As Kawakubo notes, camp and its similarly zany cousin kitsch aren’t necessarily “horribly exaggerated” or “out of the ordinary.” Quite the opposite, in fact. They represent a heightened version of normalcy for a large swath of people who haven’t been brainwashed by notions of so-called good taste. Anyone who grew up with a grandmother that hoarded Precious Moments figurines or an aunt that dressed like the mum in Matilda or in a house where the toilet seats had furry little covers on them, likely has an inherent understanding of the aggressively lower-middle class aesthetic we’re talking about.

Irony and kitsch are frequent bedfellows, and while kitsch can also be rendered in earnest – as with Kawakubo – when it’s being appropriated by an artist or designer, this isn’t usually the case. Take Jeff Koons or Andy Warhol, famous purveyors of kitsch – with the wildly inflated price tags attached to their work proof that their aesthetic is self-aware, rather than naive. Likewise, the Balenciaga tourist bag, for example, operates on two levels – one, as a bag decorated with touristy motifs of New York, and two, as a pastiche of bags decorated with touristy motifs of New York. This allows the wearer to feel the ‘in-on-the-joke’, an ironic distance between the cheap, lowbrow thing imitated and the expensive, highbrow imitation.

This kind of irony, and the self-awareness that comes with it, feels like the best explanation for the sudden explosion of kitsch on the runway. After all, we’re living in a culture that’s steeped in irony – from our politics and entertainment to the way we consume food and even interact with each other. We watch TV shows that purport to present us with “reality” but actually show situations and personalities that are just as heavily scripted as those classed as fictional. We pay big bucks for gourmet food not necessarily to eat it, but to photograph it in order to show we ate it. These things are so commonplace that we don’t even realise how deeply ironic they are anymore.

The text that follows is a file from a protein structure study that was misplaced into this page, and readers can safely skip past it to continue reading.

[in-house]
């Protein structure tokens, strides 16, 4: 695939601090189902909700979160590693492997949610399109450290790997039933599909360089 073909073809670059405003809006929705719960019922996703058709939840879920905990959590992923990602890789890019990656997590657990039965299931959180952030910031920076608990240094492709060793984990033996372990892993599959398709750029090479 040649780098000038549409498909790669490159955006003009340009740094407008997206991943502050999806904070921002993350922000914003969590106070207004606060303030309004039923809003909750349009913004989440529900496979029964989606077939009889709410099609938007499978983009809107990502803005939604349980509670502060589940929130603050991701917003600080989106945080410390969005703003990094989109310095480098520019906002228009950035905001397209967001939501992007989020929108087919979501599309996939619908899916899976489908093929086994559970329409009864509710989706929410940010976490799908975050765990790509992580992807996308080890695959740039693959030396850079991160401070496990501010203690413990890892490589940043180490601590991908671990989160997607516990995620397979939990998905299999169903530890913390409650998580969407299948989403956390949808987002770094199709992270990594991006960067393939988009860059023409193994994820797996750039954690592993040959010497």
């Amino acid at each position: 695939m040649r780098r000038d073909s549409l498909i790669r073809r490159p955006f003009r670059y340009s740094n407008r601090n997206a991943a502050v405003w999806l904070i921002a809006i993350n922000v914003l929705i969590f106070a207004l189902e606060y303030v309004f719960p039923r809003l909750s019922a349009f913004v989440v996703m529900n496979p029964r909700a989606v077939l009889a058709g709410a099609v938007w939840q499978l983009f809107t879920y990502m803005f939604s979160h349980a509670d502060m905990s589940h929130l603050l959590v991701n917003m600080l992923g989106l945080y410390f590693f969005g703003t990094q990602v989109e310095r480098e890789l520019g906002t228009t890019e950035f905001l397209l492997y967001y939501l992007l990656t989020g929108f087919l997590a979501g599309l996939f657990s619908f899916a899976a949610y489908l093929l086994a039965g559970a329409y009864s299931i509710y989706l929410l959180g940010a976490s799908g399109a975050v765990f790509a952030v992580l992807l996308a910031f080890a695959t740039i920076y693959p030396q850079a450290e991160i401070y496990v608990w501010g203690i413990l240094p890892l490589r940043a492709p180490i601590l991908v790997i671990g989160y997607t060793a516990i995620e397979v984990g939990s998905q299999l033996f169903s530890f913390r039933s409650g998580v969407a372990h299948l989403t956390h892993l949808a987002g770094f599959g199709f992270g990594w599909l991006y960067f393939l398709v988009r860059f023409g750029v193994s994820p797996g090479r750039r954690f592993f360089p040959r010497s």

“This season, kitsch – the so-bad-it’s-good aesthetic union of nostalgia and tackiness – loomed large over the fashion week runways”

Good, thought-provoking, timely fashion soaks up aspects of culture and then regurgitates them back to us. In the cases of Demna Gvasalia and Rei Kawakubo, this is in the form of highly consumable product and wearable art. Balenciaga putting Animal Ark-esque illustrations on a bag that will cost a month’s salary for people on the Living Wage feels decidedly more cynical than Kawakubo’s wearable sculptures, which are an intellectual, aesthetic exploration of camp rather than borrowing its style so someone can ironically wear a bag with a kitten on. Still, both are valid, and both deserve the space they take up in our fashion landscape today.

Because really, Kawakubo is right. What Sontag wrote of camp in 1966 still feels so applicable in today’s world. “Camp... incarnates a victory of ‘style’ over ‘content,’ ‘aesthetics’ over ‘morality,’ of irony over tragedy.” Is there anything more 2018 than that?